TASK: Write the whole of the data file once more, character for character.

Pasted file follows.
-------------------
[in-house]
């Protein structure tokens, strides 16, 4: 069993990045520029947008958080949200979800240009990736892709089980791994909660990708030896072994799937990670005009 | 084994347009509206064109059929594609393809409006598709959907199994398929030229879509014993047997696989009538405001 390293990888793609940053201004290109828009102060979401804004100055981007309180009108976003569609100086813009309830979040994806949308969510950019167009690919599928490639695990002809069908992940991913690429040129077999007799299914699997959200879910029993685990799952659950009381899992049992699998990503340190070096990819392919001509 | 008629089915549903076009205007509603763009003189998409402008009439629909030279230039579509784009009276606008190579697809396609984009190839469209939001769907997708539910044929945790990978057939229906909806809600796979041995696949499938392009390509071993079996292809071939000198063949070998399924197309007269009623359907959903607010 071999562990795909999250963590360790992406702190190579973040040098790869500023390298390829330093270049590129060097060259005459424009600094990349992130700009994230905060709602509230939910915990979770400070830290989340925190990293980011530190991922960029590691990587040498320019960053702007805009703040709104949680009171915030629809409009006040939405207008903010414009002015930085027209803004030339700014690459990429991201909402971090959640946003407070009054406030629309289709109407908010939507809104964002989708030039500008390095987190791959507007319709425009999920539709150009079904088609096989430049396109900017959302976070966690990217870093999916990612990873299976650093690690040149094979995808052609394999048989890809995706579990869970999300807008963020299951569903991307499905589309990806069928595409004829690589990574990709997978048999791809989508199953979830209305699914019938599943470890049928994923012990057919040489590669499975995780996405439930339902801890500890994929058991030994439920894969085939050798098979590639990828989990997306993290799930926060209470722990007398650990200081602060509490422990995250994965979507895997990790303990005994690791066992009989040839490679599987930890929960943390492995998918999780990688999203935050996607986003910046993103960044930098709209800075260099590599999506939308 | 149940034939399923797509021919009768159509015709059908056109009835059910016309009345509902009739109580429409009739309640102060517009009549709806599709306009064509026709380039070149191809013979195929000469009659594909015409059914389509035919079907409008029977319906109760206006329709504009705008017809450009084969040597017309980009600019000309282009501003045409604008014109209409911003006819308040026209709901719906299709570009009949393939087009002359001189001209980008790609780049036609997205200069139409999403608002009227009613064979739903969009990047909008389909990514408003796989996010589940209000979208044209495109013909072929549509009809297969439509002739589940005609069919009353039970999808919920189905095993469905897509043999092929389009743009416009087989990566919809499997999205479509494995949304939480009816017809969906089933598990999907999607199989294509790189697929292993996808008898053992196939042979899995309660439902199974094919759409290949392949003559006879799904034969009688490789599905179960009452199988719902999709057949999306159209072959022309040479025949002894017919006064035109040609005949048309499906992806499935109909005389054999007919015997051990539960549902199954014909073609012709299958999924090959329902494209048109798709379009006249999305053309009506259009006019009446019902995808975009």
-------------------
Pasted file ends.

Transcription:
[in-house]
């Protein structure tokens, strides 16, 4: 069993990045520029947008958080949200979800240009990736892709089980791994909660990708030896072994799937990670005009 | 084994347009509206064109059929594609393809409006598709959907199994398929030229879509014993047997696989009538405001 390293990888793609940053201004290109828009102060979401804004100055981007309180009108976003569609100086813009309830979040994806949308969510950019167009690919599928490639695990002809069908992940991913690429040129077999007799299914699997959200879910029993685990799952659950009381899992049992699998990503340190070096990819392919001509 | 008629089915549903076009205007509603763009003189998409402008009439629909030279230039579509784009009276606008190579697809396609984009190839469209939001769907997708539910044929945790990978057939229906909806809600796979041995696949499938392009390509071993079996292809071939000198063949070998399924197309007269009623359907959903607010 071999562990795909999250963590360790992406702190190579973040040098790869500023390298390829330093270049590129060097060259005459424009600094990349992130700009994230905060709602509230939910915990979770400070830290989340925190990293980011530190991922960029590691990587040498320019960053702007805009703040709104949680009171915030629809409009006040939405207008903010414009002015930085027209803004030339700014690459990429991201909402971090959640946003407070009054406030629309289709109407908010939507809104964002989708030039500008390095987190791959507007319709425009999920539709150009079904088609096989430049396109900017959302976070966690990217870093999916990612990873299976650093690690040149094979995808052609394999048989890809995706579990869970999300807008963020299951569903991307499905589309990806069928595409004829690589990574990709997978048999791809989508199953979830209305699914019938599943470890049928994923012990057919040489590669499975995780996405439930339902801890500890994929058991030994439920894969085939050798098979590639990828989990997306993290799930926060209470722990007398650990200081602060509490422990995250994965979507895997990790303990005994690791066992009989040839490679599987930890929960943390492995998918999780990688999203935050996607986003910046993103960044930098709209800075260099590599999506939308 | 149940034939399923797509021919009768159509015709059908056109009835059910016309009345509902009739109580429409009739309640102060517009009549709806599709306009064509026709380039070149191809013979195929000469009659594909015409059914389509035919079907409008029977319906109760206006329709504009705008017809450009084969040597017309980009600019000309282009501003045409604008014109209409911003006819308040026209709901719906299709570009009949393939087009002359001189001209980008790609780049036609997205200069139409999403608002009227009613064979739903969009990047909008389909990514408003796989996010589940209000979208044209495109013909072929549509009809297969439509002739589940005609069919009353039970999808919920189905095993469905897509043999092929389009743009416009087989990566919809499997999205479509494995949304939480009816017809969906089933598990999907999607199989294509790189697929292993996808008898053992196939042979899995309660439902199974094919759409290949392949003559006879799904034969009688490789599905179960009452199988719902999709057949999306159209072959022309040479025949002894017919006064035109040609005949048309499906992806499935109909005389054999007919015997051990539960549902199954014909073609012709299958999924090959329902494209048109798709379009006249999305053309009506259009006019009446019902995808975009």